Researchers at the University of Minnesota have found that a protein associated with metabolism, and once recognized as a potential therapeutic target for ovarian cancer, may instead be associated with a better prognosis for women with this cancer. .
Posted in Cancer Research Communicationsinvestigators from U of M School of Medicine and the Masonic Cancer Center focused on GLS1, a protein that plays a key role in the metabolism of glutamine, a nutrient used as an energy source in several cancers. Using tumor samples from patients with a specific subtype of ovarian cancer known as clear cell carcinoma, the researchers found that an overabundance of GLS1 was not correlated with a mutation. genetics that occurs in up to 60% of cases of clear cell ovarian cancer, as previously thought. .
“This study provides an example of the usefulness of clinical tumor samples from human patients for confirmation of preliminary results identifying potential drug targets,” said Martina Bazzaro, Ph.D.associate professor at the Masonic Cancer Center School of Medicine and one of the study’s lead authors.
The research is particularly timely because a drug that blocks GLS1 was recently evaluated in a clinical trial for patients with ovarian cancer, and these patients developed resistance to standard chemotherapy. The current study provides evidence that this approach may possibly be detrimental due to the protective effect of GLS1.
Emil Lou, MD, Ph.D., FACP, associate professor at the Masonic Cancer Center School of Medicine and lead author of the study, said: “The expression of any drug target can vary from tumor to tumor. Overall, our finding that GLS1 is protective and associated with better patient outcomes provides reason to pause further thought about therapeutic targeting of GLS1, as knocking it out would block its protective effect and potentially harm patients.
The clinical trial for ovarian cancer patients targeting GLS1 in combination with another drug was terminated in the spring of 2022, and the results of the current study may serve as the basis for further investigation into the real role of this protein in ovarian cancer and why it may be associated at the molecular level with a better prognosis in patients.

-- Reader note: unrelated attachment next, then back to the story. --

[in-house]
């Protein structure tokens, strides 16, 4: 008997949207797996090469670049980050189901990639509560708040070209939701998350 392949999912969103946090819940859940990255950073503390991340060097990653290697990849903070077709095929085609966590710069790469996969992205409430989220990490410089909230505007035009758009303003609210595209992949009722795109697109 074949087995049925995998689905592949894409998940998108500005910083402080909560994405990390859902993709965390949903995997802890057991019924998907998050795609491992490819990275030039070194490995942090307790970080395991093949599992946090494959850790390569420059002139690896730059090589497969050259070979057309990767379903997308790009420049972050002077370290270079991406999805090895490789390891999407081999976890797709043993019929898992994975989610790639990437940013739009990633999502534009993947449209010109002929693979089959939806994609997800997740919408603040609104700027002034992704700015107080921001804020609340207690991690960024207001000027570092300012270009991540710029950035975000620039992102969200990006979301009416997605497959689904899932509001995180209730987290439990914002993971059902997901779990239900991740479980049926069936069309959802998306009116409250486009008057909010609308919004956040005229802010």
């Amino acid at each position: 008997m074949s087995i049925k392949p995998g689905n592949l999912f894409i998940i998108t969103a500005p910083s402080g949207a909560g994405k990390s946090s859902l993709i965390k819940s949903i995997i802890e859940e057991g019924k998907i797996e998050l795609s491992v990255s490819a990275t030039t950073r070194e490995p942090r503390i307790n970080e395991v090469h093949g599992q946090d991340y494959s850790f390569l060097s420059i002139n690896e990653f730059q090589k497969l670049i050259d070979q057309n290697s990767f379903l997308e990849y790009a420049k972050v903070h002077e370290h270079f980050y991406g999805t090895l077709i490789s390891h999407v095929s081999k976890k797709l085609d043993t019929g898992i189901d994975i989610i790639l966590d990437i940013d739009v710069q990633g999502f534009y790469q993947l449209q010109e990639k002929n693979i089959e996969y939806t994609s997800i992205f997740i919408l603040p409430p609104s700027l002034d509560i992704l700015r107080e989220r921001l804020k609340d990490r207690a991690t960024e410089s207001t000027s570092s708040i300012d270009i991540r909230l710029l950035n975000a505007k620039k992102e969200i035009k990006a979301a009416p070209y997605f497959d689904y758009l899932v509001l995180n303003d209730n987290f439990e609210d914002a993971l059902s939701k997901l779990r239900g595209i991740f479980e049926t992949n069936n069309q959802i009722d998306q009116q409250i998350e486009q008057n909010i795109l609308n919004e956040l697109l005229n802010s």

About the Masonic Cancer Center, University of Minnesota
The Masonic Cancer Center at the University of Minnesota is the only Comprehensive Cancer Center in the Twin Cities, designated “Outstanding” by the National Cancer Institute. As the Minnesota Cancer Center, we have served the entire state for over 30 years. Our researchers, educators and healthcare providers have worked to discover the causes, prevention, detection and treatment of cancer and cancer-related diseases. Learn more at cancer.umn.edu.
About University of Minnesota Medical School
The University of Minnesota Medical School is at the forefront of learning and discovery, transforming medical care and training the next generation of physicians. Our graduates and faculty produce high-impact biomedical research and advance the practice of medicine. We recognize that the U of M School of Medicine, both the Twin Cities Campus and the Duluth Campus, is located on the traditional, ancestral, and contemporary lands of the Dakota and Ojibwe, and dozens of other Indigenous peoples, and we affirm our commitment to tribal communities and their sovereignty as we seek to improve and strengthen our relationships with tribal nations. Learn more at med.umn.edu.